Ill. Sup. Ct. R. 137
(June 14, 2013)
Under Illinois Rule of Professional Conduct 1.2(c), an attorney may limit the scope of a representation if the limitation is reasonable under the circumstances and the client gives informed consent. Such a limited scope representation may include providing advice to a party regarding the drafting of a pleading, motion or other paper, or reviewing a pleading, motion or other paper drafted by a party, without filing a general or limited scope appearance. In such circumstances, an attorney is not required to sign or otherwise note the attorney's involvement and the certification requirements in Rule 137 are inapplicable. Moreover, even if an attorney is identified in connection with such a limited scope representation, the attorney will not be deemed to have made a general or limited scope appearance.
Consistent with the limited scope of services envisioned under this drafting and reviewing function, attorneys may rely on the representation of facts provided by the self-represented person. This rule applies, for example, to an attorney who advises a caller to a legal aid telephone hotline regarding the completion of a form pleading, motion or other paper or an attorney providing information at a pro bono clinic.
All obligations under Rule 137 with respect to signing pleadings and certifications apply fully in those limited scope representations where an attorney has filed a general or limited scope appearance. Drafting a pleading, motion or other paper, or reviewing a pleading, motion or paper drafted by a party does not establish any independent responsibility not already applicable under current law.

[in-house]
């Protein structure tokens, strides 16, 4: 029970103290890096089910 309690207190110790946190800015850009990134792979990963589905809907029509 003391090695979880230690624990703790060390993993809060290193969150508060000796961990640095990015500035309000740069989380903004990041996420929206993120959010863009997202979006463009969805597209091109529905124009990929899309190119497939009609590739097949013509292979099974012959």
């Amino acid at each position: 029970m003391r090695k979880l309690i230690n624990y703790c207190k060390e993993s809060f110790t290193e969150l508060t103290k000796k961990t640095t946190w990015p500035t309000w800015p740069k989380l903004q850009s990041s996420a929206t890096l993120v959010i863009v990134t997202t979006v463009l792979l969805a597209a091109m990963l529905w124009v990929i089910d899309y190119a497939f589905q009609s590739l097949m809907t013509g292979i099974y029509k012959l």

(December 17, 1993)
The rule is modified to clarify when motions for sanctions must be filed.
(August 1, 1989)
The Supreme Court has adopted Rule 137, effective August 1, 1989. Rule 137 will require all pleadings and papers to be signed by an attorney of record or by a party, if the party is not represented by an attorney, and (treating such signature as a certification that the paper has been read, that after reasonable inquiry it is well-grounded in fact and law, and that it is not interposed for any improper purpose, etc.) the rule authorizes the trial courts to impose certain sanctions for violations of the rule. Rule 137 preempts all matters sought to be covered by section 2-611 of the Code of Civil Procedure. Unlike section 2-611, Rule 137 allows but does not require the imposition of sanctions. Unlike section 2-611, Rule 137 requires a trial judge who imposes sanctions to set forth with specificity the reasons and basis of any sanction in a separate written order. Unlike section 2-611, Rule 137 does not make special provisions concerning the potential exposure to sanctions of insurance companies that might employ attorneys.